“What good are these friendships if they aren’t also addressing the larger structural challenges in our society? What good are they if the ‘friends’ can’t talk about race in ways that are honest? What good are they if they just make people feel good but don’t force change?” she asks.

This predicament is not unique to South Africa, says Msimang, who has lived in various countries and draws some similarities between South Africa, the US and Australia, where she permanently resides.

“The similarities are significant, but in Australia I find that the levels of denial about racism are even worse. At least we [in South Africa] are engaged and prepared to talk,” she says.

On Monday night, poet and activist Lebogang Mashile will collaborate with Msimang to bring an interactive element to Msimang’s talk.

Mashile, for her part says that black and white South Africans can be friends but that these friendships continue to exist in isolation.

“In the current state of South Africa, it is extremely difficult to have genuine relationships beyond race – there are too many inequalities that still exist and until whiteness is willing to confront itself, it will not be possible. Whiteness has to sacrifice itself at the altar of its privilege first,” she says.

This year’s Ruth First Lecture will take place at the Great Hall, on the University of the Witwatersrand’s East Campus on Monday, August 17 at 6:00 for 6:30PM. RSVPs are essential. The lecture can be live-streamed here.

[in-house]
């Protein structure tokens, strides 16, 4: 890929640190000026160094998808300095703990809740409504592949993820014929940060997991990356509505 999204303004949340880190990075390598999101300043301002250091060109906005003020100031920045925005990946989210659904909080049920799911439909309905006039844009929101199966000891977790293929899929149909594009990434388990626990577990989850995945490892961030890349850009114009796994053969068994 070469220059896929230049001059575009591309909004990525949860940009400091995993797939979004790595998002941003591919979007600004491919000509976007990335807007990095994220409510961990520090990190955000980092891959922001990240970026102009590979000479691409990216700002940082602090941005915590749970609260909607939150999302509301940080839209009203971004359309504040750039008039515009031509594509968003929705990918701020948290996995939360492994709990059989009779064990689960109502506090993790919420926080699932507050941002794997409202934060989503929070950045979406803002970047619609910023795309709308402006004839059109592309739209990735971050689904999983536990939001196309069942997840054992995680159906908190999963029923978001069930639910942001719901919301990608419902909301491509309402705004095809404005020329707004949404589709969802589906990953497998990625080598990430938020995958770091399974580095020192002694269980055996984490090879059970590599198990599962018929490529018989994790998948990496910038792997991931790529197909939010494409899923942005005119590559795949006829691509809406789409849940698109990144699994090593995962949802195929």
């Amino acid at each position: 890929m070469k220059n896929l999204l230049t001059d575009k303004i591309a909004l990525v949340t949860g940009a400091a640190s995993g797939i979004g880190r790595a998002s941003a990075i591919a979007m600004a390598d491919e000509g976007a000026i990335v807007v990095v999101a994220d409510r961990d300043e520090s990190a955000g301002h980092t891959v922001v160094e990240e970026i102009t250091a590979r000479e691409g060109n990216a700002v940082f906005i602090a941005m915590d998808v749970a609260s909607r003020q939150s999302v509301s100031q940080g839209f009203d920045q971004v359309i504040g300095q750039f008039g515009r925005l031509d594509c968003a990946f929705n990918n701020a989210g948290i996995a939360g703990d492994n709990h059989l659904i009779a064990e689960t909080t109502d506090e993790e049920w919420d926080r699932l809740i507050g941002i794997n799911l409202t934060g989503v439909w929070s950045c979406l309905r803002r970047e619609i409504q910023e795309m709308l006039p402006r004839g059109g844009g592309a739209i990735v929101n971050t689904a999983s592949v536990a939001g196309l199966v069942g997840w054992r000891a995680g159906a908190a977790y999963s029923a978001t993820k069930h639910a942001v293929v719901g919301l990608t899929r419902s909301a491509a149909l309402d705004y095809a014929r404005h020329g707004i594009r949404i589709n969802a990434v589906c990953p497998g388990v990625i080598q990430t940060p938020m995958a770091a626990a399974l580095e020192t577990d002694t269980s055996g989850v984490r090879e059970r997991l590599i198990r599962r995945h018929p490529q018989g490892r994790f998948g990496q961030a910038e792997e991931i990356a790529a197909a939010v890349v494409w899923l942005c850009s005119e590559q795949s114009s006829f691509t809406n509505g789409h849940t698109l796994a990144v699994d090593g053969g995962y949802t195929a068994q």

– Featured image via Wikimedia Commons

Editor’s Note: A previous version of this article claimed the Ruth First lecture would take place on August 15. We’re blaming it on weekend excitement, the lecture takes place on Monday August 17. 


  1. I have always wondered: where does the terminology “yellow fever” and “jungle fever” come from. And why do Indian women LOVE white guys in South Africa?

    • The term “yellow fever” is used against white men who have a preference for Asian women (referring to their skin tone) and “jungle fever” is used against white women who date black men.

      I haven’t noticed or asked why the Indian women in SA tend to date white men, but I would guess their parents have a large influence, as well as it is true that black men tend to have larger penises while Indian women are rumoured to have smaller vaginas so maybe it’s just not a comfortable fit. (I literally could not date someone with a small penis for the long-haul so I can see this being true to some extent).